Pets, particularly dogs, are also proven to lower symptoms associated with post-traumatic stress. In recent years,  we have seen emotional support animals (ESAs) become increasingly popular for mental health treatment. The government defines an ESA as an animal (not a pet) that provides comfort to help relieve a symptom or effect of a person’s disability (The ESA Registration of America). Having a registered ESA in the United States allows people with diagnosed mental health conditions some exemptions to requirements associated with travel and housing. 

For the in-home gardener
While our furry friends are great, it turns out they are not the only living things we can add to our homes to help improve our well-being. Since the onset of self-quarantining earlier this year, we have seen a rise in the number of self-proclaimed “plant parents” as many have taken on the responsibility of houseplants and indoor herbs.

There is much research that shows the benefits of residing in environments with greenery. For example, a 2010 study by the Norwegian University of Life Sciences and Sweden’s Uppsala University showed that a group of medical patients undergoing treatment in environments filled with healthy plants showed objective improvements in respiration, blood pressure and heart rate, as well as a higher number of self-reports of reduced stress and feelings of happiness, compared to a group of patients undergoing the same medical treatment in environments with no healthy or lush plants (published in HortScience Journal by The American Society of Horticultural Science).

Just like with pets, caring for a plant can help immensely with anxiety, depression and general stress. Plants in our home also have benefits to our physical health, as they can clean the air in your space by removing harmful toxins. Those who choose to grow indoor herbs or vegetables can improve eating habits by having these healthy food options more readily available. With so many different types of indoor greenery requiring different levels of care, it is likely that anyone can find a plant that is a good match for the level of responsibility they are willing and able to give.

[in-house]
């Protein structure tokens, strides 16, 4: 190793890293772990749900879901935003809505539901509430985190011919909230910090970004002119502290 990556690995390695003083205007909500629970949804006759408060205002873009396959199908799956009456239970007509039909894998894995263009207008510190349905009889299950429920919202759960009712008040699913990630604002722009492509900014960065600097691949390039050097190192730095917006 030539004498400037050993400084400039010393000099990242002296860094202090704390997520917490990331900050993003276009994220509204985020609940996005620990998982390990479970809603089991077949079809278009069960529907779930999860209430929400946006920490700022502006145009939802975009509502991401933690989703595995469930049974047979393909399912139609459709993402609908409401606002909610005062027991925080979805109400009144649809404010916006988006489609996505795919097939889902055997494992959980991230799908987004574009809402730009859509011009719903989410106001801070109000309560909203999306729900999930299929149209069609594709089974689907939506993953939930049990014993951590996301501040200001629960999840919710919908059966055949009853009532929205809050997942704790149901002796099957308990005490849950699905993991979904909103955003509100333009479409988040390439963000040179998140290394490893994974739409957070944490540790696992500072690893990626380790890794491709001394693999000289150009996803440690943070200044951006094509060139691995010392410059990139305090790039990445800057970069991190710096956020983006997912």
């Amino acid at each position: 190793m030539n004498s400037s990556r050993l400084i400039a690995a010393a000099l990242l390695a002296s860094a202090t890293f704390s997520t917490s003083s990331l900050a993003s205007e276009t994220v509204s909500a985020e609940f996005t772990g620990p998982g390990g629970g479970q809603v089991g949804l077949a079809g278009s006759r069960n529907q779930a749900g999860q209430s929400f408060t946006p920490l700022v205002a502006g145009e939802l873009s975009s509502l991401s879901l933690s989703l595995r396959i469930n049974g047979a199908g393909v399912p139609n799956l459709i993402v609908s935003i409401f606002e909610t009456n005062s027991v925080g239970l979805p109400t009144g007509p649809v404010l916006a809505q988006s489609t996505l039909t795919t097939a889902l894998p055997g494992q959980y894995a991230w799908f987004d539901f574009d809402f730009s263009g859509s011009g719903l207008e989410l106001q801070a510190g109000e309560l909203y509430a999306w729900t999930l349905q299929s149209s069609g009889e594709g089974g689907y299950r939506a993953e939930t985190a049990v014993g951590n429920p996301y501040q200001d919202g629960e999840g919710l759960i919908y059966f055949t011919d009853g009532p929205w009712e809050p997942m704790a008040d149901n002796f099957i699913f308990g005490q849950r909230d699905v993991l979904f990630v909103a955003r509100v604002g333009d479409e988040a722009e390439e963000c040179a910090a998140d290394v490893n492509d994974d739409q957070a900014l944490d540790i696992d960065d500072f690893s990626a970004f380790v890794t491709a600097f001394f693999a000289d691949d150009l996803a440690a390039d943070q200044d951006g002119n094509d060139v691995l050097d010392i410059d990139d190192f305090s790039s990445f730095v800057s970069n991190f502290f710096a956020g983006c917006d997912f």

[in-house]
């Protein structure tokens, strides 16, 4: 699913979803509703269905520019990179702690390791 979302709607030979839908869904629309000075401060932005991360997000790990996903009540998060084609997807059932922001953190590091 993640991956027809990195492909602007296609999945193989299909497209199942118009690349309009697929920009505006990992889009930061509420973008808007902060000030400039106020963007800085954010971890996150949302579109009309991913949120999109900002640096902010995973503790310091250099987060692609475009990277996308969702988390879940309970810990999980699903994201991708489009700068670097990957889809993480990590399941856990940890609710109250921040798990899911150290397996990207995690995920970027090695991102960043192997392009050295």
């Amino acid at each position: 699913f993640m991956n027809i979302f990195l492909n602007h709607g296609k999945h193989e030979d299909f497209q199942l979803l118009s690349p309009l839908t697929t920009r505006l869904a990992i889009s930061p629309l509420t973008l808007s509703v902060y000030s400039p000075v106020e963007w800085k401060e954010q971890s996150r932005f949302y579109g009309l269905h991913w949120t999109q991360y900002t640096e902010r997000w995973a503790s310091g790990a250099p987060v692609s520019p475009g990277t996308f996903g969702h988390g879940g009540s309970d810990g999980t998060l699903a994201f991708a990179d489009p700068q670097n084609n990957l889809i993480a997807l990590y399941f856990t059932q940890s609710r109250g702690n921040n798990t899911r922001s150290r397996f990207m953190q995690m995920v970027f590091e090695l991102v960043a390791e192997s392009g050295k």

Whether you are in and out of your work space, or are working from home, having a plant or two around during our work day may also has its benefits. In 2017, Forbes reported results from an Exeter University study that found people are 15% more productive when there is greenery in their work space. The same article reports a Harvard study that found people working in green-certified offices experienced other health benefits, including improved cognition, better sleep quality and as many as 30% fewer illness-related absences.

There are many online resources to learn more about choosing the right indoor greenery for your lifestyle and how to care for it properly. As long as it is safe to do so in your area and you are wearing the proper face mask protection, you can also visit a local garden center to learn more about what indoor plant options they have available.

If you are interested in news updates, stories or more resources about animals and plants, check out, an online hub for information about making healthy and conscientious choices for yourself and the environment.

Kim Richard, EK